Tiffany Ward, formerly with Synnex, heads up professional services.
D&H Distribution on Thursday introduced D&H Professional Services led by recent hire, Tiffany Ward. The new professional services initiative formalizes and enhances existing offers and debuts one new services category – Managed Services.
D&H investment in beefing up its services got underway about a year ago. The distributor brought in Ward as director of professional services in August. Structurally, D&H’s Cloud Business Unit is now the D&H Cloud and Services Business Unit.
“Tiffany brings a lot of services experience and distribution experience,” said Jason Bystrak, vice president, cloud and services business unit at D&H. “She is the culmination of some of the planning we’ve done over the last 12 months and where we want to take our services business.”
A Closer Look
The distributor is focusing on these three areas of professional services: White Glove and Integration Services, Managed Services and Project Services. This is the beginning, more will follow.
White Glove and Integration Services are not new to D&H partners. What partners will notice is the expansion from activation and enrollments, especially for Google Chromebooks in K-12, to scaling-up to provide additional device enrollment, asset tagging, laser etching of hardware, and on-site assessments. As the pandemic drives up demands, especially in verticals such as education, fulfilling opportunities for Chromebook and device management deployments in the classroom is getting a welcomed boost.
D&H will offer comprehensive help desk services, plus a combination of hardware from top-tier manufacturers such as Lenovo and HP bundled with vital software and security services. The objective is to create turn-key solutions that add value for the end-user. And, customers can be pay via a monthly license.
“We’ll be expanding that further with investments in Microsoft’s autopilot program,” said Bystrak. “This is technology from Microsoft that allows for the remote application of licensing assignment and registration of devices, simplifying the process.”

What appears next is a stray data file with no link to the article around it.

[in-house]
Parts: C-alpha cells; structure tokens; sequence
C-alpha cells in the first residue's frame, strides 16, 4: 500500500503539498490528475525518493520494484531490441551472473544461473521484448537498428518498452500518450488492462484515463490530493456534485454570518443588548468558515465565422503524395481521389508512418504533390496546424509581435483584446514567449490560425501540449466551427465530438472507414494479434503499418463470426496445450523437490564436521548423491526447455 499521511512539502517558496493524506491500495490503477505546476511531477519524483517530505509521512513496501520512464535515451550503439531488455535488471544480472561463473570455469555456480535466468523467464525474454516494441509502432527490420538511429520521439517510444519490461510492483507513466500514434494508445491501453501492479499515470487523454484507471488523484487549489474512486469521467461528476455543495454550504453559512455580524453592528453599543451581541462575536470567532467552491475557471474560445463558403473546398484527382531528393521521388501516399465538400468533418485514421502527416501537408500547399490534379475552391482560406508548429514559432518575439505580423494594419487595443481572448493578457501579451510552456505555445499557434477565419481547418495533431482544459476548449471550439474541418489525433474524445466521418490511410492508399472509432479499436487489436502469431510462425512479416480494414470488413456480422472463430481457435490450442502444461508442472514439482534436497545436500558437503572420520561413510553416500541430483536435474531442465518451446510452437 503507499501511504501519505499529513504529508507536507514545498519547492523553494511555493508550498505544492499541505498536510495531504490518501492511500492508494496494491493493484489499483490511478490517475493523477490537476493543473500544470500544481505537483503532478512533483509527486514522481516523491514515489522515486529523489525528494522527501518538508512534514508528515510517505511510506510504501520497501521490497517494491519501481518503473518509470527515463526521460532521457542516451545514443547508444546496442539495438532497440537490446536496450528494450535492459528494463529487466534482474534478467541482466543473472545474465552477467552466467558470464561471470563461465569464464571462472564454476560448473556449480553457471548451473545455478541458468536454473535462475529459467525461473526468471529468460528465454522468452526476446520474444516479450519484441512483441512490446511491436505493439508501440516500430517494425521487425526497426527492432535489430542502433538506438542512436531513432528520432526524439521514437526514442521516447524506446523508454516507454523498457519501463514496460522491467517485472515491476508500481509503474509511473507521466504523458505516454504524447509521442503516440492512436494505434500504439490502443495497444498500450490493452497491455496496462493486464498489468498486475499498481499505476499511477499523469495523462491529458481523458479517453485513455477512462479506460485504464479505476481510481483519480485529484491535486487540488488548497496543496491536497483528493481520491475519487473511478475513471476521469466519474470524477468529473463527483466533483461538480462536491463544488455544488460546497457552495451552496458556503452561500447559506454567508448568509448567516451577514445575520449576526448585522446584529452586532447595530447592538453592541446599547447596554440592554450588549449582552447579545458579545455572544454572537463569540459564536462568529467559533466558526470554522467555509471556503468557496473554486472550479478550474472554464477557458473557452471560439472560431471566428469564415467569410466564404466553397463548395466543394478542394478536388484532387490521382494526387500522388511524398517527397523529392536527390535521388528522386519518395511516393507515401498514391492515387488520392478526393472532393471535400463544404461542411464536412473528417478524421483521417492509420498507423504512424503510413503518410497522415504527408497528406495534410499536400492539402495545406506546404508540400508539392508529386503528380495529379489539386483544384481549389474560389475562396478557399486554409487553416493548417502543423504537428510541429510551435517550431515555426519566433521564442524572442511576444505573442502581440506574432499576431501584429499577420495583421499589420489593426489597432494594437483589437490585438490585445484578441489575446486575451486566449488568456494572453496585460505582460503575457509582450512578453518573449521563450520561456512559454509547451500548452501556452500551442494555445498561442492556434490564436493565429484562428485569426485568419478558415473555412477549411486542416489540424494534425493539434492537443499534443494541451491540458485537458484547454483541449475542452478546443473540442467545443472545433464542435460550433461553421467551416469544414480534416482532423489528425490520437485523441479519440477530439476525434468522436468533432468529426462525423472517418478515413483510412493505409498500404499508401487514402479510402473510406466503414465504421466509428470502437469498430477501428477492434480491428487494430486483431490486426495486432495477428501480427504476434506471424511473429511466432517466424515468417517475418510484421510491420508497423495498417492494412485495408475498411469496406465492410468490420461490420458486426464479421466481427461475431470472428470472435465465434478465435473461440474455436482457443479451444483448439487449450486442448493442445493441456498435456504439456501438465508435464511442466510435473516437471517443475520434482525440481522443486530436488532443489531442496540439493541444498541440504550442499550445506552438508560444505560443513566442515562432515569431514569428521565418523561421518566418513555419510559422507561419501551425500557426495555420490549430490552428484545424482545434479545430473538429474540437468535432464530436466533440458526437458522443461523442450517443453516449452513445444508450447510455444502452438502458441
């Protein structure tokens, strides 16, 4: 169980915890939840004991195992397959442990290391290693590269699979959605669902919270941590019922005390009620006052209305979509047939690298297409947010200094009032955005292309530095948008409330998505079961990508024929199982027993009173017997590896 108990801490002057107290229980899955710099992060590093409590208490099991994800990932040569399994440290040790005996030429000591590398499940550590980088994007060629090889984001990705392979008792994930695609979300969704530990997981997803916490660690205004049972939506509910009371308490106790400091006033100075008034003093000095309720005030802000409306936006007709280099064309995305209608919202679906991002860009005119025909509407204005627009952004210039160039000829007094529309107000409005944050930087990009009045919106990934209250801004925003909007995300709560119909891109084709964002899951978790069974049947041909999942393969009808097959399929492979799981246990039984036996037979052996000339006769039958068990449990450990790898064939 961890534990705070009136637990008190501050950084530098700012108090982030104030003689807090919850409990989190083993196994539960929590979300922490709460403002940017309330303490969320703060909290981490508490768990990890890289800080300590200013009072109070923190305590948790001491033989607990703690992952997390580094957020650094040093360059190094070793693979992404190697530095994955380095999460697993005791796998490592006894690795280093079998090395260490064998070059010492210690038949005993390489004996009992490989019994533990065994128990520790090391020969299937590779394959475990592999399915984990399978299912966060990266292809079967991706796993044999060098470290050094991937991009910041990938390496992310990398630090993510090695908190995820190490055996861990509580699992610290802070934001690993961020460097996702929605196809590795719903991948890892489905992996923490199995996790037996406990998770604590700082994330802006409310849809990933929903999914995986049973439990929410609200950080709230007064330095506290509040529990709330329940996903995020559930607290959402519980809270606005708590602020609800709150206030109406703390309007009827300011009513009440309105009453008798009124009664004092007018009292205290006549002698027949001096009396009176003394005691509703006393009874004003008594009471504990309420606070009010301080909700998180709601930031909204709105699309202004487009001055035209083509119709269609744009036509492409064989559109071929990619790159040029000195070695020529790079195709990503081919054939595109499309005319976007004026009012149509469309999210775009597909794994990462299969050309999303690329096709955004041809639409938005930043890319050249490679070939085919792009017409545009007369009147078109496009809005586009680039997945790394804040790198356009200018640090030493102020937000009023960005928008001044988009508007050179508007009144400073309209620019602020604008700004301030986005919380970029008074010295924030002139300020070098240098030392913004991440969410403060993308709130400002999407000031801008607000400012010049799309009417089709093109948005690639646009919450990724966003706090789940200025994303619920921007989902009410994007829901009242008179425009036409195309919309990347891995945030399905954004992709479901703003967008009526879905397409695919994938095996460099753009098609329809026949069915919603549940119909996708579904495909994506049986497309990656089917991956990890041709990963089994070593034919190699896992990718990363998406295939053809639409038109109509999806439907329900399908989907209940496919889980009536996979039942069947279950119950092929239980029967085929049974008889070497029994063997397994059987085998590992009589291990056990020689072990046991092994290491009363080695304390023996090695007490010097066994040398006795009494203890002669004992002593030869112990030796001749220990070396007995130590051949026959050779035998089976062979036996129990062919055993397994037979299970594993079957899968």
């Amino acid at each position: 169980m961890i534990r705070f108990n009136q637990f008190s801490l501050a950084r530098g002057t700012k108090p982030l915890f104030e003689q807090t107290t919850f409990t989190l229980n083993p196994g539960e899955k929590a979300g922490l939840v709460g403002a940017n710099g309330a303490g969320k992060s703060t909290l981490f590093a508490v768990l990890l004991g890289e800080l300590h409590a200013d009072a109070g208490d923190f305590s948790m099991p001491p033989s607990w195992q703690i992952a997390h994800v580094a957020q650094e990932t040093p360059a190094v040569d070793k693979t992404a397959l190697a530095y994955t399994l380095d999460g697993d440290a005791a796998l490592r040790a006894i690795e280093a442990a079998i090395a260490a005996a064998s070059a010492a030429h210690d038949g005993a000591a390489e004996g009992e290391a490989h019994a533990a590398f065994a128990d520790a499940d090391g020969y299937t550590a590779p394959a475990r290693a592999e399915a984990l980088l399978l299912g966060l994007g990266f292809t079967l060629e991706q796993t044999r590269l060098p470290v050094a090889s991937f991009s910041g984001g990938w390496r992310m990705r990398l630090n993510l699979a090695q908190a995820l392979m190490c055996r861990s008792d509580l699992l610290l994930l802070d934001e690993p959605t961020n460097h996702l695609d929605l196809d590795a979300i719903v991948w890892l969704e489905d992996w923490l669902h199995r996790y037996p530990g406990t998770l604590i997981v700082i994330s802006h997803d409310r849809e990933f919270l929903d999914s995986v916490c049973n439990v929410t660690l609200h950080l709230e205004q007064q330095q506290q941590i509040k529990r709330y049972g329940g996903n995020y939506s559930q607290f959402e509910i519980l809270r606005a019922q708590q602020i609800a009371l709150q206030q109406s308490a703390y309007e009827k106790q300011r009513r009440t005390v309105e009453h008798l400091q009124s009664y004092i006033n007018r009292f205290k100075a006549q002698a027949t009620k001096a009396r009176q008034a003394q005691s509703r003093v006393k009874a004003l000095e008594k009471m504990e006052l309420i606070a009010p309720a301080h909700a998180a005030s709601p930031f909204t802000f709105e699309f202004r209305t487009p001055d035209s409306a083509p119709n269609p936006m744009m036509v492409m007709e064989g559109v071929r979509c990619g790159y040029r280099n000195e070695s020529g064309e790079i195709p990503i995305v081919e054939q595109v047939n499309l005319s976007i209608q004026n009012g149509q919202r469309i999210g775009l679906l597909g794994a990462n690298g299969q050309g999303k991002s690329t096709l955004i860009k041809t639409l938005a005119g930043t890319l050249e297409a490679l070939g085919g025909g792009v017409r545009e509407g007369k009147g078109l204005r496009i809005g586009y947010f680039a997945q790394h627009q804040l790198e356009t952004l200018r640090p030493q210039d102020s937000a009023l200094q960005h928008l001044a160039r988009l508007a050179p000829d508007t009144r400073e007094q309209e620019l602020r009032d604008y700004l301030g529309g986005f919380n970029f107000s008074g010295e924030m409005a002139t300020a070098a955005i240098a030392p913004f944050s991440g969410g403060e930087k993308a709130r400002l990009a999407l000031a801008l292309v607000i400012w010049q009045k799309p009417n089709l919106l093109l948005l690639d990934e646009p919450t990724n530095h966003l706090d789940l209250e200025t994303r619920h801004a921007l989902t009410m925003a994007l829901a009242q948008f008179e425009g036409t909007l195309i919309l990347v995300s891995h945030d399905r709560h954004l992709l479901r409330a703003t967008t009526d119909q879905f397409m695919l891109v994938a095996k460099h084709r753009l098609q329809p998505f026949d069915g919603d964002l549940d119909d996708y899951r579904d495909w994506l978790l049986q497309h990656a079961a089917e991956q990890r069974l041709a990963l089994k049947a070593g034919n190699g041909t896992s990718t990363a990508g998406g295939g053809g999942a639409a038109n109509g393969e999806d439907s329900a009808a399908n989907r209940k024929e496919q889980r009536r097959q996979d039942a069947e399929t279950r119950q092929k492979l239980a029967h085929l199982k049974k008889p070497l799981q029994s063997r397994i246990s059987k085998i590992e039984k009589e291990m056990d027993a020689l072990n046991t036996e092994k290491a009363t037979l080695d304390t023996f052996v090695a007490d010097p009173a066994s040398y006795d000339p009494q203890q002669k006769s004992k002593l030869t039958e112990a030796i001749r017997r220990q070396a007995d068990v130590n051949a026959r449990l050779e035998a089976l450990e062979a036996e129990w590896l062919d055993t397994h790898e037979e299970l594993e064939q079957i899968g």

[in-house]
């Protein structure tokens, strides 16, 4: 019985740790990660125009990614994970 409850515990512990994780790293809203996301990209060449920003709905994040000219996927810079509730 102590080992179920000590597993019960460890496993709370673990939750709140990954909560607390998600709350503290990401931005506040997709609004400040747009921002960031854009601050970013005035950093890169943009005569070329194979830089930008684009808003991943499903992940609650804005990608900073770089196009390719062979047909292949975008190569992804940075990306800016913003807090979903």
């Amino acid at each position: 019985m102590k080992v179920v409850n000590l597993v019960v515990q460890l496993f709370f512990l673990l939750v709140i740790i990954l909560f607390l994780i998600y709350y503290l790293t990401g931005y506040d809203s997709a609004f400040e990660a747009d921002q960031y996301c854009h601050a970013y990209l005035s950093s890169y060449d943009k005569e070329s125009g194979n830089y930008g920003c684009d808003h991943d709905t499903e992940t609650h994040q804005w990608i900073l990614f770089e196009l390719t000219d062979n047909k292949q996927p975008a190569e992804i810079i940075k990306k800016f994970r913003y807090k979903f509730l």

New Managed Services
A new Managed Services offering will roll out in spring 2021. It will include five managed services: device management, device security, infrastructure management (data center services and network devices), infrastructure security and help desk services.
D&H will have technical consultants to help partners put together statements of work and SLAs using D&H’s managed services. Partners can white label the services and attach to the devices and infrastructure they sell. The goal is to help VARs kick-start a managed services and recurring revenue practice.
“I look at these managed services two ways. If you’re a VAR and you want to get into managed services you don’t have to hire a bunch of people to do it. You can partner with D&H and we’ll arrange the backend for those managed services to happen for you. If you’re an MSP who buys from D&H, we can give you additional scale.”
D&H already trains VARs on how to build an MSP practice, sell managed services and operate the practice.
D&H will be expanding and formalizing its existing project services capabilities in areas such as ProAV, Esports, cloud, data center and network infrastructure, and security.
New offerings include assessments, migrations, and on-site installation and setup services, post-sale support and break/fix. As with all D&H professional services, VAR and MSP partners can leverage D&H to augment their technical skills, geographic reach and scale by branding these project services as their own.
Bystrak gazed into his crystal ball for 2021 for us and shares what he sees for the next year.
Remote work and education will continue after the pandemic is over. He expects to see a continued adoption of technologies that support remote workers.
The need for security will continue to be strong throughout the new year. “People are constantly finding new ways to breach technology. We’ll be offering security solutions in our managed services,” he said.
Esports, which is unique to D&H, is expected to grow in the education vertical.
And cloud as a delivery model will grow as more technology is delivered in the cloud. “Whether you’re talking about software or security solutions delivered via the cloud, or you’re seeing more companies move workloads to the cloud such as Microsoft Azure.”